In May 1973, we initiated a comparison of granular 0-45-0 and liquid 11-37-0, both banded 4 inches deep and 6 inches from the plant on each side immediately after planting, with a pre-plant, broadcast incorporated application of 0-45-0. All treatments supplied 240 lbs P2O5. per acre. Ammonium sulfate supplied equal amounts of nitrogen to all treatments. Trial variety used was 'Cotton Candy', which is slow to bud. Unfortunately, 'Cotton Candy is also susceptible to cold injury, so we hope that another cold winter does not occur for at least the next two years.

Table 1. Average Height of Several Rhododendron Varieties (Inches)
After 3 Growing Seasons in 1968-70 Trial
North Willamette Experiment Station
Treatment Variety
  Elizabeth
Hobbie
Pink
Pearl
Roseum
Elegans
White
Pearl
Check 400 lbs 16-20-0/A annually 10.1 24.2 29.3 24.5
Cycocel 2000 ppm + 400 lbs 16-20-0/A annually 9.5 21.4 19.9 22.2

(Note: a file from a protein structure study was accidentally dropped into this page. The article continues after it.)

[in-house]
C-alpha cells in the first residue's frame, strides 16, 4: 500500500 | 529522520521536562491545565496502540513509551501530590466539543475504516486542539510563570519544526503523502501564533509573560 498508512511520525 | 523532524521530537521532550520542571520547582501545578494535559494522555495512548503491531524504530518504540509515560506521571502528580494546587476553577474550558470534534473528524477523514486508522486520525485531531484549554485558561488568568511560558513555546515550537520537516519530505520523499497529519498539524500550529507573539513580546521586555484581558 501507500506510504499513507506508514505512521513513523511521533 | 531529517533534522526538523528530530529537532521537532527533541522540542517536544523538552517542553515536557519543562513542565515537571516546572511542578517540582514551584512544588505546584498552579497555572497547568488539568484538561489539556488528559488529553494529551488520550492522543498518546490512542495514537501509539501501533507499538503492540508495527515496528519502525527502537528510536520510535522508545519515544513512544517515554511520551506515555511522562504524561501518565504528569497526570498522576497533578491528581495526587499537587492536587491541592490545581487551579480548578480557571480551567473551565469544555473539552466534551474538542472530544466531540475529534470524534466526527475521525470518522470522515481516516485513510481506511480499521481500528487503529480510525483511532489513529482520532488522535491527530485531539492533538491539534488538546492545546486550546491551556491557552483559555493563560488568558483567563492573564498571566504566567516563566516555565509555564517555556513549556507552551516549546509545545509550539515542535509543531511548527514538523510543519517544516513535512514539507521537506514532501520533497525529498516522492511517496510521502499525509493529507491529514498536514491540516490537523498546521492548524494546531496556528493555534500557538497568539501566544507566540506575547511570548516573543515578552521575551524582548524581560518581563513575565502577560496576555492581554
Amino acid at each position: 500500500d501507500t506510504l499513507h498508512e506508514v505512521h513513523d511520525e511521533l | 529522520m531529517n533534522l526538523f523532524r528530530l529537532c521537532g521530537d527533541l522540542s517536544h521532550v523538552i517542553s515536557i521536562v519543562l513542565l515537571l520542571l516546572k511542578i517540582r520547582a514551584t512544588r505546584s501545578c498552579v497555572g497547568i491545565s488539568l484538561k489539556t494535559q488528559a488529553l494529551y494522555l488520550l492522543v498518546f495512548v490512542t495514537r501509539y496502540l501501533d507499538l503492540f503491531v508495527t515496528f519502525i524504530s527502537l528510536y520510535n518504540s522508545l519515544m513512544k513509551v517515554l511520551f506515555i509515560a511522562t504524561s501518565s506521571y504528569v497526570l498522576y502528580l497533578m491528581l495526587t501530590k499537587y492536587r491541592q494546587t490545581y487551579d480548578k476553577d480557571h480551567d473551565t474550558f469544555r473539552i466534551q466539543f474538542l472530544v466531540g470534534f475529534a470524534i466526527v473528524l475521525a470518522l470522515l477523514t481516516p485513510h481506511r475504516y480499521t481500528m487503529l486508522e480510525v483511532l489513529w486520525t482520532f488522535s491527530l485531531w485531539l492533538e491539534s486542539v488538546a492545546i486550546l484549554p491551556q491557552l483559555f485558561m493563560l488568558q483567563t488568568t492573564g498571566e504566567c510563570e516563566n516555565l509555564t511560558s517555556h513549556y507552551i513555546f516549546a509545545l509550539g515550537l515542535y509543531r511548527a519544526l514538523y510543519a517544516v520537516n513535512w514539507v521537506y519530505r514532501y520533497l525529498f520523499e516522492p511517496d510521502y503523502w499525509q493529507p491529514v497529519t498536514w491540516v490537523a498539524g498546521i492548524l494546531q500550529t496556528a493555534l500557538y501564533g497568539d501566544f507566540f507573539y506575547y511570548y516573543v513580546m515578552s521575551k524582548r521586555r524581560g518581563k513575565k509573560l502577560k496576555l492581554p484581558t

Broadcast 2000 lbs 0-45-0 pre-plant 9.6 23.3 25.9 25. 6
Broadcast 2000 lbs 0-45-0 + 54.5 chelated iron/A pre-plant 10.2 24.6 27.3 25.8
One tablespoon 0-45-0/plant at planting 9.3 23.6 24.5 26.7
 
Table 2. Average Number Flower Buds on Several Rhododendron Varieties
Per 3-Year-Old Plant in 1968-70 Trial
North Willamette Experiment Station
Treatment Variety
  Elizabeth
Hobbie
Pink
Pearl
Roseum
Elegans
White
Pearl
Check 450 lbs 16-20-0/A annually 9.9 5.5 25.5 6.6
Cycocel 2000 ppm + 400 lbs
16-20-0: A annually
12.1 8.9 20.7 12.6
Broadcast 2000 lbs 0-45-0 pre-plant 8.1 9.1 17.3 9.1
Broadcast 2000 lbs 0-45-0 -54.5 lbs. chelated iron/A replant 11.0 9.1 19.2 12.3
One tablespoon 0-45-0/ plant at planting 9.3 10.0 20.1 8.3

Growth Retardant Experiments
        The last method of size and flowering control involves growth retardants, which provide an effective method of reducing growth and often increasing production of flower buds.